The mounted hunts here aren’t nearly as full of equestrian derring do as they were in England, and of course, do not involve firearms. The dogs have a great time, at any rate, and the prey is eaten.

    The hunts I really object to are the badger hunt associations. I encountered a badger hunt group at a hunt fair such the one you’ve just been to. Their stand was plastered with pictures of all the cruel things you can do to a badger with a spade and a pack of terriers and they were promoting themselves as the ideal country pursuit for young families.

    The other objectionable style of hunting which has made an appearance in the Loire Valley in the last few years is the sort where private hunting estates drive animals across the path of clients paying considerable sums. Even the worst shot usually manages to get something, even if it’s just the delusional thrill of thinking they are a real hunter.

    The truth is that hunting is dying out in France. Hunters are an aging population, and there is less and less interest in hunting here. Not that you’d realise that from the way the authorities pander to the hunting fraternity. Meanwhile, although the roe deer population is stable, the wild boar population is skyrocketing, because of agrainage (the practice of feeding boar in the forest to keep them away from farmers crops). Ironically, this is funded by hunting licences.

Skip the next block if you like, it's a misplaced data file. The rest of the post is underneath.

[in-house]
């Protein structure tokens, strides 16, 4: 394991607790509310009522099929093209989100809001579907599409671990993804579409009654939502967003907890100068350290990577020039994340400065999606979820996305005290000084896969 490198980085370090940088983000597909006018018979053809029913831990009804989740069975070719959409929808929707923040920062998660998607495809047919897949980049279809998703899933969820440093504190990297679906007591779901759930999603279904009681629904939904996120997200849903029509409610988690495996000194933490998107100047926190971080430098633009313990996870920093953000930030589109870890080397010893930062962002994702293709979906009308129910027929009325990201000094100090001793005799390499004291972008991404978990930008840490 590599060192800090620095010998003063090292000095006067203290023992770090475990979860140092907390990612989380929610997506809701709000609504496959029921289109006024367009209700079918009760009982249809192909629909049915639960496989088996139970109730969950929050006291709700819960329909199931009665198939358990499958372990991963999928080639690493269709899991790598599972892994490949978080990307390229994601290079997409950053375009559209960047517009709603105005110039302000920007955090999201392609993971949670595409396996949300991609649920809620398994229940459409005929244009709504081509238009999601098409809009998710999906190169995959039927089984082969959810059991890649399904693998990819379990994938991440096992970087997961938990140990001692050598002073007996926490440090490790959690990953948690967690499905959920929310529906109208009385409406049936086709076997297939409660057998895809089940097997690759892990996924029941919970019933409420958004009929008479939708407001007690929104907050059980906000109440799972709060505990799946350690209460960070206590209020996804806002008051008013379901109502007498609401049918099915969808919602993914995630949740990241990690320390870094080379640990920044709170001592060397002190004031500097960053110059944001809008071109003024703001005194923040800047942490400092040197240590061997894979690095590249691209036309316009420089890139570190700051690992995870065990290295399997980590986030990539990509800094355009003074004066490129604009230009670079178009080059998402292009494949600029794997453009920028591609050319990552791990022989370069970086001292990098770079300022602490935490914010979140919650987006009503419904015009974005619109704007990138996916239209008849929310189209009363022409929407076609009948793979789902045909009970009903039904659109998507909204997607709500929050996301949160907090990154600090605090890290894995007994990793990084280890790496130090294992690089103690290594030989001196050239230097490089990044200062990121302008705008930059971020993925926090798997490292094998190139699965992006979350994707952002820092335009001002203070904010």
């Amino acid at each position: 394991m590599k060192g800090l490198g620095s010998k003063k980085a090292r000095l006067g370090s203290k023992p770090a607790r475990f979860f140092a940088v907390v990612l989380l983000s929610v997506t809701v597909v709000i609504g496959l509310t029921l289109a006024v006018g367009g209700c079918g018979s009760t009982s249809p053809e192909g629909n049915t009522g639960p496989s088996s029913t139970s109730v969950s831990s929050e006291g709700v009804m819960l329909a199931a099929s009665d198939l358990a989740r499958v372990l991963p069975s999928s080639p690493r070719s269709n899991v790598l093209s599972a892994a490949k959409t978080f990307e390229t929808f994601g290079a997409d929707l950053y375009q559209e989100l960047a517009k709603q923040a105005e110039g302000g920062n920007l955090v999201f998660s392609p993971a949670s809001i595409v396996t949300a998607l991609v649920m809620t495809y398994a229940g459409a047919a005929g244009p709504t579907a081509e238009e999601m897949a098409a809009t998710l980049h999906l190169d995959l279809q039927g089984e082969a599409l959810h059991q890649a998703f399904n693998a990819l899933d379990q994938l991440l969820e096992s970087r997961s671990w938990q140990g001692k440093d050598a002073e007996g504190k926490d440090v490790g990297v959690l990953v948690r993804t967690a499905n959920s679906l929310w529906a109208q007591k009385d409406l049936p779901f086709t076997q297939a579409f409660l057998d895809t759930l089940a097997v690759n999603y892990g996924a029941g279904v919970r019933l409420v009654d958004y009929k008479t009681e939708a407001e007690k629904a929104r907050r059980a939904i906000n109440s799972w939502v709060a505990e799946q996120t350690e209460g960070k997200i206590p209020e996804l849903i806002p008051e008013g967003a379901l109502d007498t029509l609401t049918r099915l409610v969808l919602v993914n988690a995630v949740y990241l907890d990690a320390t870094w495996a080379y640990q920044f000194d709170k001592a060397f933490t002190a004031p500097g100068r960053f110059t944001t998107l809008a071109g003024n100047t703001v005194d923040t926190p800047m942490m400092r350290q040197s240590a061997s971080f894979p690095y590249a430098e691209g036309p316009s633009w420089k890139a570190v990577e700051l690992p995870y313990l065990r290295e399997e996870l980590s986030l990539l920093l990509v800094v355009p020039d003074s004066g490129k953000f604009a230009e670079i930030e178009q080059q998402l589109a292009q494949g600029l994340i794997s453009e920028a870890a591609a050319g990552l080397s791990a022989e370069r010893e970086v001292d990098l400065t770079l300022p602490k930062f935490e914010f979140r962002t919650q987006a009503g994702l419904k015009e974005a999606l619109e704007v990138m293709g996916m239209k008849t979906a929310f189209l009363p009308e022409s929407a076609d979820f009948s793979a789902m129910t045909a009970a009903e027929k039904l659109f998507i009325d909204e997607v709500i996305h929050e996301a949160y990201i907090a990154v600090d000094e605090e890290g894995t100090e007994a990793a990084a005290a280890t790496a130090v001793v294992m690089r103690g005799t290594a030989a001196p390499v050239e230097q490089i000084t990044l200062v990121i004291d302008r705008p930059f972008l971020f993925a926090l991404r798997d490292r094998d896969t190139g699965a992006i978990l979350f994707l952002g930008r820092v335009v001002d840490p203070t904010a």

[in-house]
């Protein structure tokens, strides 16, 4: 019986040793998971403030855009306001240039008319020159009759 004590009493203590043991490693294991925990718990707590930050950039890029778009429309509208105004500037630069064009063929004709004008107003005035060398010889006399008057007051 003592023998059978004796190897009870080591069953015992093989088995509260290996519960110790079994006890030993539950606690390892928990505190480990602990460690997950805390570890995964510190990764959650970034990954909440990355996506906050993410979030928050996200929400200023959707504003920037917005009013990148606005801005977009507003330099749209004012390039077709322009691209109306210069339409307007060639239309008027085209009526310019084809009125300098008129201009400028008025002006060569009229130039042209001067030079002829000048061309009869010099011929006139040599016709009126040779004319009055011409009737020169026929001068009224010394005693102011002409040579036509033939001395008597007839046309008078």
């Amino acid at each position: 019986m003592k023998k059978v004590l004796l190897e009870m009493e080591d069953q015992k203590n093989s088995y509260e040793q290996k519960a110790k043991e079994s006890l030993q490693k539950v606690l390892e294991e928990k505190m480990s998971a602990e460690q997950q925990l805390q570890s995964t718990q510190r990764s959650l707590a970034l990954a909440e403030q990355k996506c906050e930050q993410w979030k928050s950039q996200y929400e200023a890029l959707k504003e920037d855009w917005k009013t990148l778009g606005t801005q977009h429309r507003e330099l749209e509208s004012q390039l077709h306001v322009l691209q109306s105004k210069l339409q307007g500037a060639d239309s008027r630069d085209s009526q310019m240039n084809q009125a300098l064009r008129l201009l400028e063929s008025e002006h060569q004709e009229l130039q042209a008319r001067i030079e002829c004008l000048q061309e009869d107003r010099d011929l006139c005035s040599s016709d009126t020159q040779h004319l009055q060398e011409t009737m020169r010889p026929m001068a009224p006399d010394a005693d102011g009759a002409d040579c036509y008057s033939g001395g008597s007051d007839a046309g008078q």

2. If I may be so bold to correct you ….In 2004 hunting any mammals with more than two dogs became illegal in UK. The law does not apply to Northern Ireland. So in fact hunting does still take place in the UK but not the ‘Tally Ho’ kind where people dress up in fancy clothing, except in N Ireland !